Thursday 16 June 2022

Rising to the challenge: the Young Artists of the National Opera Studio in Sondheim: Before & After

Sondheim: Before & After

Sondheim: Before & After
: Sondheim, Ravel, Britten, Berg, Heggie, Mazzoli, Muhly, Tesori; Alexandra Chernenko, Ffion Edwards, Inna Husieva, Laura Lolita Peresivana, Sian Griffiths, Joanna Harries, Shakira Tsindos, Logan Lopez Gonzalez, Philip Clieve, Monwabisi Lindi, Josef Ahn, Kamohelo Tsotetsi, Chloe Kim, Nadia Kisseleva, Alexsander Ribeiro de Lara, Elli Welsh, director: Keith Warner, conductor: Andrew Griffiths; National Opera Studio at Hoxton Hall
Reviewed 14 June 2022

The Young Artists of the National Opera Studio rise to the challenge of singing Sondheim's brand of music-theatre, alongside composers he admired and composers he influenced

Some of Stephen Sondheim's songs are a big stretch for music theatre voices and his works are increasingly staged by opera companies. But equally, Sondheim's style of text-based music theatre can be a different sort of challenge for opera singers; most companies, like Opera North's recent production of A Little Night Music [see my review], use a mix of classically trained and music theatre. For the National Opera Studio's latest challenge for its current cohort of singers, it set them to presenting a programme based around Stephen Sondheim's songs.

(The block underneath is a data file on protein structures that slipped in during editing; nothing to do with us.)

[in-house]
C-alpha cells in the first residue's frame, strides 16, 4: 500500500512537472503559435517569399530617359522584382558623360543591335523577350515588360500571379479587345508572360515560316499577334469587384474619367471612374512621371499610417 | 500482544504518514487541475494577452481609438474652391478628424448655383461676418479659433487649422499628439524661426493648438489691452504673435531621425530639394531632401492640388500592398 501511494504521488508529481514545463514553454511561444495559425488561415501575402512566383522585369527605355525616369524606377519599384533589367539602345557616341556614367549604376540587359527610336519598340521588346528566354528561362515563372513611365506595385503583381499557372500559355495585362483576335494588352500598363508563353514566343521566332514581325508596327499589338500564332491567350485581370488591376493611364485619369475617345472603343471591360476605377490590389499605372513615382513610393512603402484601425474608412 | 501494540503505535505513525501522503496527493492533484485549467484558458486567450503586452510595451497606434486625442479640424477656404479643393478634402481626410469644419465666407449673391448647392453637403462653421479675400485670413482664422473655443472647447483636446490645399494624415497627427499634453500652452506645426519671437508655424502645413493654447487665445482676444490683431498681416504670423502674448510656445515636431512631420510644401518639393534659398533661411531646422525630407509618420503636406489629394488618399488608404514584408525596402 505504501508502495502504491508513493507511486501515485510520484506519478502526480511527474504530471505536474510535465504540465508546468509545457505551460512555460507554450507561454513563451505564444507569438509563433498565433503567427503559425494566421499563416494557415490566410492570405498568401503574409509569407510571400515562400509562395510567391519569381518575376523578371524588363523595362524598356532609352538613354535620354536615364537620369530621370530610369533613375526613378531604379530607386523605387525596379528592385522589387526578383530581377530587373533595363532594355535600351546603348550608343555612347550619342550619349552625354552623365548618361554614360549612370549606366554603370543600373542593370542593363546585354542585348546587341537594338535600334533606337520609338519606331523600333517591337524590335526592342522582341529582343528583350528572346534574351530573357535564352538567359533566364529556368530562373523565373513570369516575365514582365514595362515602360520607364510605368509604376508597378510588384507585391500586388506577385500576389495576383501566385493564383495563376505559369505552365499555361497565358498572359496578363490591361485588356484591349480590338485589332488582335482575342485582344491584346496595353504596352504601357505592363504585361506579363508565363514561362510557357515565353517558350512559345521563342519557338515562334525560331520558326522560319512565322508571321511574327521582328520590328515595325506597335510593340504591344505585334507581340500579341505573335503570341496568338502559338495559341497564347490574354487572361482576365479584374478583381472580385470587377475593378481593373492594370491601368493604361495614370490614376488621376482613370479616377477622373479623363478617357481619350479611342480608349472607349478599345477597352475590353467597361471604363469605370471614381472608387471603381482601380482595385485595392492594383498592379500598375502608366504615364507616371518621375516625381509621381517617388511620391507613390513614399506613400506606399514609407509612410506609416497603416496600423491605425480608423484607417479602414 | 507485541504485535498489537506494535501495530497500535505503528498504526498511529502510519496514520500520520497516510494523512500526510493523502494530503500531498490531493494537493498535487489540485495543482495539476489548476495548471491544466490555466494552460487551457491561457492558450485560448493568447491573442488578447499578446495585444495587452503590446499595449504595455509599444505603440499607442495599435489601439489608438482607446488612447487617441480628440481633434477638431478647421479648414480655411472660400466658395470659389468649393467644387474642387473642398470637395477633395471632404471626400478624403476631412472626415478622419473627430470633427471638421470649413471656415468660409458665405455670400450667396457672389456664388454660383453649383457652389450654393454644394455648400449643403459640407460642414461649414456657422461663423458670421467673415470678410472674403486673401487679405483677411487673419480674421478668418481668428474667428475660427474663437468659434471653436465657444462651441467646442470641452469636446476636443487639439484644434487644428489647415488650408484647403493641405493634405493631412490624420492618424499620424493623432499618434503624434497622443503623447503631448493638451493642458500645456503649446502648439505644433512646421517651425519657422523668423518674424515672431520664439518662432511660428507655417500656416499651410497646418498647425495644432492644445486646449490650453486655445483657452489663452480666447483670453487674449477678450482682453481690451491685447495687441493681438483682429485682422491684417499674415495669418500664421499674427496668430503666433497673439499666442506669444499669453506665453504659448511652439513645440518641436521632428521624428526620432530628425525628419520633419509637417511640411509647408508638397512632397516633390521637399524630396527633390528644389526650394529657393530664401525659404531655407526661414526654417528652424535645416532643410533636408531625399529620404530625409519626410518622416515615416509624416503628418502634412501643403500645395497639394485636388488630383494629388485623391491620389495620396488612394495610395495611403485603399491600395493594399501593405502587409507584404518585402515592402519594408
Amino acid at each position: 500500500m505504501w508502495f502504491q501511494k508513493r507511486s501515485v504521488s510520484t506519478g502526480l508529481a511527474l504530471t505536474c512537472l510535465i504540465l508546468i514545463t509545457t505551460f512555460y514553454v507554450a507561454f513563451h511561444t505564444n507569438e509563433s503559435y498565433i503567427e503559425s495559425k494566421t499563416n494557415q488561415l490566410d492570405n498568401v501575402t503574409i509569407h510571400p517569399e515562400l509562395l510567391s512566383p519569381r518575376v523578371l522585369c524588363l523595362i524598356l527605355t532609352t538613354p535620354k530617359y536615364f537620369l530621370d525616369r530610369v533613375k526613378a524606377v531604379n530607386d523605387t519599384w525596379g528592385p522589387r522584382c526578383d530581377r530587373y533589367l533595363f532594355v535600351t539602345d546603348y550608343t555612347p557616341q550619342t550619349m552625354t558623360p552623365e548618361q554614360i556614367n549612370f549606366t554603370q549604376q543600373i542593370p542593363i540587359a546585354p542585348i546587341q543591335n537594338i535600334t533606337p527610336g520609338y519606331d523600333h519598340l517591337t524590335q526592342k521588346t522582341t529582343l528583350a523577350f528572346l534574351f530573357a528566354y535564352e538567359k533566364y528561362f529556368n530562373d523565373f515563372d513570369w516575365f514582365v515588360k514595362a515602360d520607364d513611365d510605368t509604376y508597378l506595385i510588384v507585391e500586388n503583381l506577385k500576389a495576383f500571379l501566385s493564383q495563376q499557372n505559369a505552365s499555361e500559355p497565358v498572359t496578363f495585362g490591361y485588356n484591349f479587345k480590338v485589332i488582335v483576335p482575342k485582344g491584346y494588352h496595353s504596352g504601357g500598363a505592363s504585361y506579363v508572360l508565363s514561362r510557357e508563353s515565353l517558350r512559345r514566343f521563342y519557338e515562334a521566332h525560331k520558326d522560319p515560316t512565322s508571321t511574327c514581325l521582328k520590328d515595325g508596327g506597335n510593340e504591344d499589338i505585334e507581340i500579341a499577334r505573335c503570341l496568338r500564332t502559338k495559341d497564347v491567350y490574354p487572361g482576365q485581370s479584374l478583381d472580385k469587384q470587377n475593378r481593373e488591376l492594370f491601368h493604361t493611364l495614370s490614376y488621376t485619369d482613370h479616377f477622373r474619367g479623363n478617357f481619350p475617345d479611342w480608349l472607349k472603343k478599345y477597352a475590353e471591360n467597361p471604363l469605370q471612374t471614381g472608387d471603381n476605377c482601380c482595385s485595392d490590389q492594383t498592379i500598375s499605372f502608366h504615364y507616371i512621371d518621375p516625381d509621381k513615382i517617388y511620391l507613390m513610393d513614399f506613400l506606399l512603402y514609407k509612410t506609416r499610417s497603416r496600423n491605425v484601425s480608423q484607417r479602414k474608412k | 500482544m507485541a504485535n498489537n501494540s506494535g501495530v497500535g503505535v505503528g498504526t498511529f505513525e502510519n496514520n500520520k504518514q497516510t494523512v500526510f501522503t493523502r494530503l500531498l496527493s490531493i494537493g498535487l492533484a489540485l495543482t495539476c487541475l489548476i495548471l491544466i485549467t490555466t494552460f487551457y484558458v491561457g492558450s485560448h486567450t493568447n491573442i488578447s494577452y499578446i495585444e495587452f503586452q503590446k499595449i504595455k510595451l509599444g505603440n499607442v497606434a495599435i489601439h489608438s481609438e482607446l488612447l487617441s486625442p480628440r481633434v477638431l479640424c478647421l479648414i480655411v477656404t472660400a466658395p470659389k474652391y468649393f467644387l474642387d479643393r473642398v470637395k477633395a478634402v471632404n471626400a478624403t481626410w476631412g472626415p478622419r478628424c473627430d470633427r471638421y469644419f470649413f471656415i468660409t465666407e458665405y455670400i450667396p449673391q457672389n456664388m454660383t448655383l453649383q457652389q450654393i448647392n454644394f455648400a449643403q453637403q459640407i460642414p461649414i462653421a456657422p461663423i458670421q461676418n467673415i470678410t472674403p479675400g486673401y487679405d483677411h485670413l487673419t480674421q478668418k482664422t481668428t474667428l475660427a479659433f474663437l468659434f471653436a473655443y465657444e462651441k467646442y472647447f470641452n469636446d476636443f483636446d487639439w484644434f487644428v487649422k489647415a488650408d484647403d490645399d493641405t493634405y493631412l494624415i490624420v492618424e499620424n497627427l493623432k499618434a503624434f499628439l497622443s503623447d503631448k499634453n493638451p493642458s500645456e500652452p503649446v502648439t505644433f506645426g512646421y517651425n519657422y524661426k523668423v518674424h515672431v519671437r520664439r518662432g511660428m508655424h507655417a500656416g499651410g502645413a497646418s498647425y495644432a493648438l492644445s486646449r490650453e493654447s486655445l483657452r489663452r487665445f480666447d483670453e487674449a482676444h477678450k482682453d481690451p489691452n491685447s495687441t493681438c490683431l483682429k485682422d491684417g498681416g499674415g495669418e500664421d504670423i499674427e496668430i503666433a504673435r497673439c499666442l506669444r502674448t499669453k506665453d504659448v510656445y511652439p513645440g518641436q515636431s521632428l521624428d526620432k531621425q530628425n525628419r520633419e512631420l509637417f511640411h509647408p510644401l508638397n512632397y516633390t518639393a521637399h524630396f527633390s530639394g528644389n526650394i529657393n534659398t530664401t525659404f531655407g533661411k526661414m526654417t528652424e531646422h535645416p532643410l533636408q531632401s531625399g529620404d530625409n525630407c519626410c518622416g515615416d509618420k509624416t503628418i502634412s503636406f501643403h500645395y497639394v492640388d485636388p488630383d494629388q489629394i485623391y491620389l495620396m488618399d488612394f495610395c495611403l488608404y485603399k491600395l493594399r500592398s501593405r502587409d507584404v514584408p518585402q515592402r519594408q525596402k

The result was Sondheim: Before & After, where Keith Warner directed the Young Artists of the National Opera Studio, with conductor Andrew Griffiths, at Hoxton Hall in a programme that mixed Sondheim's songs with music by Ravel, Britten, Berg, Jake Heggie, Missie Mazzoli, Nico Muhly, and Jeanine Tesori. The idea behind the programme was to mix Sondheim with excerpts from composers that he admired, and composers that he has influenced.

We heard a nice range of Sondheim's work, with solos and ensembles from Sunday in the Park with George, Sweeney Todd, Assassins, Follies, Company, and A Little Night Music. And what the young opera singers achieved in the Sondheim was impressive, with performances that ranged from the creditable to the stunning.

It needs to be borne in mind that in this cohort, there are singers from Russia, Ukraine, Latvia, Belgium, South Africa, and Korea, alongside those for whom English is a first language. Everyone made a creditable attempt at the words, not only concentrating on diction but making them central to the music, sometimes singing on the edge of the voice allowing the words to come through. What was impressive wasn't so much the Anglophone singers who managed strong performances, but the non-Anglophone ones who made the English texts work.

We began with 'Finishing the Hat' from Sunday in the Park with George, done by the full company and forming a fine introduction to their performing style. 'Kiss me / Ladies in their Sensitivities' from Sweeney Todd demonstrated some of the challenges; the initial patter performance style did not come naturally and it was only as the music blossomed into ensemble that the performance drew real strength. Yet in some numbers, such as 'Epiphany' from Sweeney Todd, there was drama despite an opaqueness to some of the diction, whilst the four singers in 'Gun Song' from Assassins, brought out a real sense of character.